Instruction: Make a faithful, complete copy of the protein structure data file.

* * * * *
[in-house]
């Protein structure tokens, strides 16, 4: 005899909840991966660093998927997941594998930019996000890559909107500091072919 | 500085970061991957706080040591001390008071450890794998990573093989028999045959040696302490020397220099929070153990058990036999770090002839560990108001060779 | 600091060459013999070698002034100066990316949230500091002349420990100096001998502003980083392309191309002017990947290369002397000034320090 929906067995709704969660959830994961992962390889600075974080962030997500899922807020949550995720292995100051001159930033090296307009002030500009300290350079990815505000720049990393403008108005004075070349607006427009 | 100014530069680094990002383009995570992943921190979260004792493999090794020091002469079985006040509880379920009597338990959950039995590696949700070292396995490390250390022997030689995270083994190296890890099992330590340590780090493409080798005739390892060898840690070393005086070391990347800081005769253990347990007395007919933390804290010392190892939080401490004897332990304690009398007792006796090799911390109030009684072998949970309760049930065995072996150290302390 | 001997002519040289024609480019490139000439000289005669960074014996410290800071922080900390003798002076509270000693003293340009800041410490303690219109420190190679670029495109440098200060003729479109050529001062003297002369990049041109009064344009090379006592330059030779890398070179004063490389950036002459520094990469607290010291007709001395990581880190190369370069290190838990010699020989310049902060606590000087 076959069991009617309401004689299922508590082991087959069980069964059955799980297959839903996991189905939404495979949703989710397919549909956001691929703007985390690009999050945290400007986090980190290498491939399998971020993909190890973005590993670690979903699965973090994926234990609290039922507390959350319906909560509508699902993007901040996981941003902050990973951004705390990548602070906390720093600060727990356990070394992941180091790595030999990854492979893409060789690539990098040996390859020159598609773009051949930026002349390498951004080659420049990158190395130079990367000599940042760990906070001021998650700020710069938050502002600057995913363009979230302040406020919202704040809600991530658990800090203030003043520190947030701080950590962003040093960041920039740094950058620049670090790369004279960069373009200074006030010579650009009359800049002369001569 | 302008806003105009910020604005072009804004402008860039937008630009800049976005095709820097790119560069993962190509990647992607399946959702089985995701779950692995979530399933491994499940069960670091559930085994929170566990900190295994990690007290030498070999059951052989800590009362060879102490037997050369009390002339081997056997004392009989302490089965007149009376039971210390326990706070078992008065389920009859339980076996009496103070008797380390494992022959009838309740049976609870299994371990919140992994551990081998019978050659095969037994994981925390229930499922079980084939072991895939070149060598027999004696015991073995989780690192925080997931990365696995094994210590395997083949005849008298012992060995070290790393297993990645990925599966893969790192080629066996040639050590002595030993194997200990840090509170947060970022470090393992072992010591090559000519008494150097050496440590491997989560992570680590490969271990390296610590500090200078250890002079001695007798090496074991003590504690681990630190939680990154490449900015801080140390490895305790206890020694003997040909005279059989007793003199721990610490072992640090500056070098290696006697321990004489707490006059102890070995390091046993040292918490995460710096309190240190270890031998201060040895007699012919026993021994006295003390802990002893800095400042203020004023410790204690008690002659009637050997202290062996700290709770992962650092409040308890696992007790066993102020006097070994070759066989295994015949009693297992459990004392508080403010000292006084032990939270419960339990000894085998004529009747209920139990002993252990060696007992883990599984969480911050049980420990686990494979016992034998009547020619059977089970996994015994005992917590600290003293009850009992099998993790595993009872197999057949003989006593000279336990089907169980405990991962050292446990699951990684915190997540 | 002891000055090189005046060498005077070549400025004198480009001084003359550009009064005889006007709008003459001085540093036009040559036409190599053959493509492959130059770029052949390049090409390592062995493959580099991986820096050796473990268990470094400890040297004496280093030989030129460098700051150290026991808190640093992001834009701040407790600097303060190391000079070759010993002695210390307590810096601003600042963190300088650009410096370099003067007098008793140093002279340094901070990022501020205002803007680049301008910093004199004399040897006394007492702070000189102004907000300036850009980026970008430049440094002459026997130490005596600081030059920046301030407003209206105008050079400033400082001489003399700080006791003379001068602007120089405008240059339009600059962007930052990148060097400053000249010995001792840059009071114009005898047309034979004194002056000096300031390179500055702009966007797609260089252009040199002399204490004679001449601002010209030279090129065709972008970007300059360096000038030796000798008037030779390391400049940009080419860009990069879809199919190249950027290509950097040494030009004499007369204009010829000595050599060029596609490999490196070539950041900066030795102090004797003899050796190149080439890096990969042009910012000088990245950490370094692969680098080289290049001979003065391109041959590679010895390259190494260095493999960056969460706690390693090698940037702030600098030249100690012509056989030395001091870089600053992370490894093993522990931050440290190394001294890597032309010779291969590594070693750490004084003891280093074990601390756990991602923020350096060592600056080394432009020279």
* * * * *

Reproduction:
[in-house]
């Protein structure tokens, strides 16, 4: 005899909840991966660093998927997941594998930019996000890559909107500091072919 | 500085970061991957706080040591001390008071450890794998990573093989028999045959040696302490020397220099929070153990058990036999770090002839560990108001060779 | 600091060459013999070698002034100066990316949230500091002349420990100096001998502003980083392309191309002017990947290369002397000034320090 929906067995709704969660959830994961992962390889600075974080962030997500899922807020949550995720292995100051001159930033090296307009002030500009300290350079990815505000720049990393403008108005004075070349607006427009 | 100014530069680094990002383009995570992943921190979260004792493999090794020091002469079985006040509880379920009597338990959950039995590696949700070292396995490390250390022997030689995270083994190296890890099992330590340590780090493409080798005739390892060898840690070393005086070391990347800081005769253990347990007395007919933390804290010392190892939080401490004897332990304690009398007792006796090799911390109030009684072998949970309760049930065995072996150290302390 | 001997002519040289024609480019490139000439000289005669960074014996410290800071922080900390003798002076509270000693003293340009800041410490303690219109420190190679670029495109440098200060003729479109050529001062003297002369990049041109009064344009090379006592330059030779890398070179004063490389950036002459520094990469607290010291007709001395990581880190190369370069290190838990010699020989310049902060606590000087 076959069991009617309401004689299922508590082991087959069980069964059955799980297959839903996991189905939404495979949703989710397919549909956001691929703007985390690009999050945290400007986090980190290498491939399998971020993909190890973005590993670690979903699965973090994926234990609290039922507390959350319906909560509508699902993007901040996981941003902050990973951004705390990548602070906390720093600060727990356990070394992941180091790595030999990854492979893409060789690539990098040996390859020159598609773009051949930026002349390498951004080659420049990158190395130079990367000599940042760990906070001021998650700020710069938050502002600057995913363009979230302040406020919202704040809600991530658990800090203030003043520190947030701080950590962003040093960041920039740094950058620049670090790369004279960069373009200074006030010579650009009359800049002369001569 | 302008806003105009910020604005072009804004402008860039937008630009800049976005095709820097790119560069993962190509990647992607399946959702089985995701779950692995979530399933491994499940069960670091559930085994929170566990900190295994990690007290030498070999059951052989800590009362060879102490037997050369009390002339081997056997004392009989302490089965007149009376039971210390326990706070078992008065389920009859339980076996009496103070008797380390494992022959009838309740049976609870299994371990919140992994551990081998019978050659095969037994994981925390229930499922079980084939072991895939070149060598027999004696015991073995989780690192925080997931990365696995094994210590395997083949005849008298012992060995070290790393297993990645990925599966893969790192080629066996040639050590002595030993194997200990840090509170947060970022470090393992072992010591090559000519008494150097050496440590491997989560992570680590490969271990390296610590500090200078250890002079001695007798090496074991003590504690681990630190939680990154490449900015801080140390490895305790206890020694003997040909005279059989007793003199721990610490072992640090500056070098290696006697321990004489707490006059102890070995390091046993040292918490995460710096309190240190270890031998201060040895007699012919026993021994006295003390802990002893800095400042203020004023410790204690008690002659009637050997202290062996700290709770992962650092409040308890696992007790066993102020006097070994070759066989295994015949009693297992459990004392508080403010000292006084032990939270419960339990000894085998004529009747209920139990002993252990060696007992883990599984969480911050049980420990686990494979016992034998009547020619059977089970996994015994005992917590600290003293009850009992099998993790595993009872197999057949003989006593000279336990089907169980405990991962050292446990699951990684915190997540 | 002891000055090189005046060498005077070549400025004198480009001084003359550009009064005889006007709008003459001085540093036009040559036409190599053959493509492959130059770029052949390049090409390592062995493959580099991986820096050796473990268990470094400890040297004496280093030989030129460098700051150290026991808190640093992001834009701040407790600097303060190391000079070759010993002695210390307590810096601003600042963190300088650009410096370099003067007098008793140093002279340094901070990022501020205002803007680049301008910093004199004399040897006394007492702070000189102004907000300036850009980026970008430049440094002459026997130490005596600081030059920046301030407003209206105008050079400033400082001489003399700080006791003379001068602007120089405008240059339009600059962007930052990148060097400053000249010995001792840059009071114009005898047309034979004194002056000096300031390179500055702009966007797609260089252009040199002399204490004679001449601002010209030279090129065709972008970007300059360096000038030796000798008037030779390391400049940009080419860009990069879809199919190249950027290509950097040494030009004499007369204009010829000595050599060029596609490999490196070539950041900066030795102090004797003899050796190149080439890096990969042009910012000088990245950490370094692969680098080289290049001979003065391109041959590679010895390259190494260095493999960056969460706690390693090698940037702030600098030249100690012509056989030395001091870089600053992370490894093993522990931050440290190394001294890597032309010779291969590594070693750490004084003891280093074990601390756990991602923020350096060592600056080394432009020279």